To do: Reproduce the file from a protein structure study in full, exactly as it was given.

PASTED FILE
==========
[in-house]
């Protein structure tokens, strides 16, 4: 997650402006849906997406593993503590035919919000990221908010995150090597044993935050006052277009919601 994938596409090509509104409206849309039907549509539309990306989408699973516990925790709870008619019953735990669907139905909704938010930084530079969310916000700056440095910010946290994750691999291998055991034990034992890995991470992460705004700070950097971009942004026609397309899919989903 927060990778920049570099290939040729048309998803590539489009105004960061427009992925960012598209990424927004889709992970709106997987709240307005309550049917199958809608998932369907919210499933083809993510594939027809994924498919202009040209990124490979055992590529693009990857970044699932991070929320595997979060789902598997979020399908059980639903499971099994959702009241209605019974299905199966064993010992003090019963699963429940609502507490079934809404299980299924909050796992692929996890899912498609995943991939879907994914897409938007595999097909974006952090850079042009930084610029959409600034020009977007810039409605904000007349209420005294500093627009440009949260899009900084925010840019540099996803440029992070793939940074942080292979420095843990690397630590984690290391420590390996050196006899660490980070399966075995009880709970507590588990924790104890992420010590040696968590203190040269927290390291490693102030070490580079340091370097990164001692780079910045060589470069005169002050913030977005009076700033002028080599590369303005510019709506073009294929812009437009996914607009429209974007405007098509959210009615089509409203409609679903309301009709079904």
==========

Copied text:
[in-house]
């Protein structure tokens, strides 16, 4: 997650402006849906997406593993503590035919919000990221908010995150090597044993935050006052277009919601 994938596409090509509104409206849309039907549509539309990306989408699973516990925790709870008619019953735990669907139905909704938010930084530079969310916000700056440095910010946290994750691999291998055991034990034992890995991470992460705004700070950097971009942004026609397309899919989903 927060990778920049570099290939040729048309998803590539489009105004960061427009992925960012598209990424927004889709992970709106997987709240307005309550049917199958809608998932369907919210499933083809993510594939027809994924498919202009040209990124490979055992590529693009990857970044699932991070929320595997979060789902598997979020399908059980639903499971099994959702009241209605019974299905199966064993010992003090019963699963429940609502507490079934809404299980299924909050796992692929996890899912498609995943991939879907994914897409938007595999097909974006952090850079042009930084610029959409600034020009977007810039409605904000007349209420005294500093627009440009949260899009900084925010840019540099996803440029992070793939940074942080292979420095843990690397630590984690290391420590390996050196006899660490980070399966075995009880709970507590588990924790104890992420010590040696968590203190040269927290390291490693102030070490580079340091370097990164001692780079910045060589470069005169002050913030977005009076700033002028080599590369303005510019709506073009294929812009437009996914607009429209974007405007098509959210009615089509409203409609679903309301009709079904």